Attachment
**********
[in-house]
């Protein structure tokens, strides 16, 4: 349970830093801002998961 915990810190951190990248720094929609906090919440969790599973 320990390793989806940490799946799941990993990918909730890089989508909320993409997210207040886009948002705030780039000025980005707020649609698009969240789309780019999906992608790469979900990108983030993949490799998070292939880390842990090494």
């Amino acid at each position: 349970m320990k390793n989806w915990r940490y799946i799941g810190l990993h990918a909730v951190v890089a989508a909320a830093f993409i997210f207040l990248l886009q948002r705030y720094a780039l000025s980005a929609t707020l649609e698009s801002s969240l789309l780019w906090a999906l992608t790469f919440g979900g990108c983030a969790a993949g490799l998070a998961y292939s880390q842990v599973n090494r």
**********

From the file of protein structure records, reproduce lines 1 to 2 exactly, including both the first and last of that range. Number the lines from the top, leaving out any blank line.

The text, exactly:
[in-house]
């Protein structure tokens, strides 16, 4: 349970830093801002998961 915990810190951190990248720094929609906090919440969790599973 320990390793989806940490799946799941990993990918909730890089989508909320993409997210207040886009948002705030780039000025980005707020649609698009969240789309780019999906992608790469979900990108983030993949490799998070292939880390842990090494």